Since October I’ve been reading a book series called Ranger’s Apprentice by John Flanagan. He’s actually an Australian and theeleven-book series have become a world bestseller. Josh read them years ago, when John Flanagan was still writing the series, and Nomi picked them up earlier this year. I’d been meaning to read them for a few years but had always had other books on the go. Until that is, a friend who used to live up here came up to visit, and threw a Ranger’s Apprentice Party. The pressure was on! I only managed to read a few chapters of the first book before the party but I managed OK!
Anyway, since then, I’ve nearly finished five of the books and loved them. Although they are very easy reading and wouldn’t want my entire reading repertoire to live at that standard, they’ve been fun and exciting stories. And although they are my ‘recreational books’, they’ve prompted me to improve in three areas:
Excelling in [insert hobby or task here]. In Ranger’s Apprentice, the Rangers are all uncanny archers with beyond-belief accuracy. For them to get brilliant at the bow and arrow though, they have to give it practice. Lots and lots of practice! Ever since I met Susan Pevensie in The Chronicles of Narnia, I’ve loved archery, so I perked up when I learnt about the Ranger’s skill. I’d love to be able to shoot an arrow full stop, let alone as well as Will or Halt could. Sadly, I haven’t had very many opportunities to unleash my archer ambitions yet, but I realised something else. I mightn’t be a breath-taking shot, but I can practice to become a good seamstress. A competent pianist. I can work at becoming a decisive public speaker, a proficient writer, and a lightning-fast kitchen-cleaner. Whatever it might be, I can be intentional about giving it 100% and working hard to get better at my jobs and hobbies.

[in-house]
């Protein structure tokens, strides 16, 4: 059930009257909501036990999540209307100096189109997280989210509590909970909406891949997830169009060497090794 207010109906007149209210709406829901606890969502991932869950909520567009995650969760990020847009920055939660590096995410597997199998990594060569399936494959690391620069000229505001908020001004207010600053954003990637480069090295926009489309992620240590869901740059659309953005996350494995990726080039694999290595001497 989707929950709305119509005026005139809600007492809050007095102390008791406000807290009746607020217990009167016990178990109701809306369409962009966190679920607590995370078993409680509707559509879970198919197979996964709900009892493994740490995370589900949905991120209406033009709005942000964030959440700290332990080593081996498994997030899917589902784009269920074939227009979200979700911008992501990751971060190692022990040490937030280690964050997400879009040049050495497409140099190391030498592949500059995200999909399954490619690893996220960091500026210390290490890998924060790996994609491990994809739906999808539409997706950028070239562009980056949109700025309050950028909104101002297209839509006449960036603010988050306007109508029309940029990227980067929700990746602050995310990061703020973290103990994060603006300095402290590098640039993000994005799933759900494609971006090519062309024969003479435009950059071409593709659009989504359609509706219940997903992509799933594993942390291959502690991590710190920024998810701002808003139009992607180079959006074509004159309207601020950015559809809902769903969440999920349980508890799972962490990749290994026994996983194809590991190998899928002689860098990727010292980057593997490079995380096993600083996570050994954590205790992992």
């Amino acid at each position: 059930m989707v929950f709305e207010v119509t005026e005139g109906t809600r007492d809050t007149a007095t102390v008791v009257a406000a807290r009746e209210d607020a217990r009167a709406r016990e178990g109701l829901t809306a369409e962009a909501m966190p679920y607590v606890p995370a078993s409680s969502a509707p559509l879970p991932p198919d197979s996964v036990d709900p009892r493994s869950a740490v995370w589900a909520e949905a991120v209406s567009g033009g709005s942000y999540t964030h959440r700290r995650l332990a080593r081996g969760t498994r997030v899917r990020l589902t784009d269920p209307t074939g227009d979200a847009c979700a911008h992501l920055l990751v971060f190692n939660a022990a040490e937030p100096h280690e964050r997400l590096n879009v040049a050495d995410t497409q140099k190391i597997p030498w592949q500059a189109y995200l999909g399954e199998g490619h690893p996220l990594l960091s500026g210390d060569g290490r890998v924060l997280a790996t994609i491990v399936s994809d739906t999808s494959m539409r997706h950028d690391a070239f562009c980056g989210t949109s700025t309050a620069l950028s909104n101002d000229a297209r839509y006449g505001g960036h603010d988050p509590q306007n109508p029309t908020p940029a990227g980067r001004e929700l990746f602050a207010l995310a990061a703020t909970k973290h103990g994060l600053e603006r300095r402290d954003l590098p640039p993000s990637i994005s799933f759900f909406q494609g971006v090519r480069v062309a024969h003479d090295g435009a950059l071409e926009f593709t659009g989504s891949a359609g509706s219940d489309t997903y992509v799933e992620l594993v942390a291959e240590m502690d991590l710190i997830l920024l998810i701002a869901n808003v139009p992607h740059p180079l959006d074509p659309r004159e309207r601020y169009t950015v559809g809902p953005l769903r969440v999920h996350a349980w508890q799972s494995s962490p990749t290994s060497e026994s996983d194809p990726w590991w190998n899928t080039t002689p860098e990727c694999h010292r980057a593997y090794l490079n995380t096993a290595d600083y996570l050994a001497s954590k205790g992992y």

Holding back my tongue. Rangers like to hold all the cards. Rangers have to be ingenious, witty and resourceful. They keep their eyes and ears open and their mouths shut until just the right moment. There is a fine line between showing prudence and biding time – like the Rangers were -, and being plain nosey and poking into other people’s business – like we often tend to be – but it has reminded me to pay attention to the Proverbs which are constantly warning us not to just say whatever comes to my mind and ‘pour forth knowledge’. Solomon wrote that if ‘even a fool keeps his mouth shut he will be considered wise’, and Paul exhorted the Ephesians to ‘let no corrupt words come out of your mouths, but only that will benefit those who listen’.
Taking God’s word seriously. This is kind of related to my second lesson. What would happen if I read God’s word… and just obeyed it? Sometimes we don’t listen to the Bible until we see it in action, and although there is nothing wrong with that (Paul wrote, ‘imitate me, like I imitate Christ’) we also need to step up, take responsibility and obey God’s word out of faith.
What lessons have you learnt from the books you’ve read lately? 🙂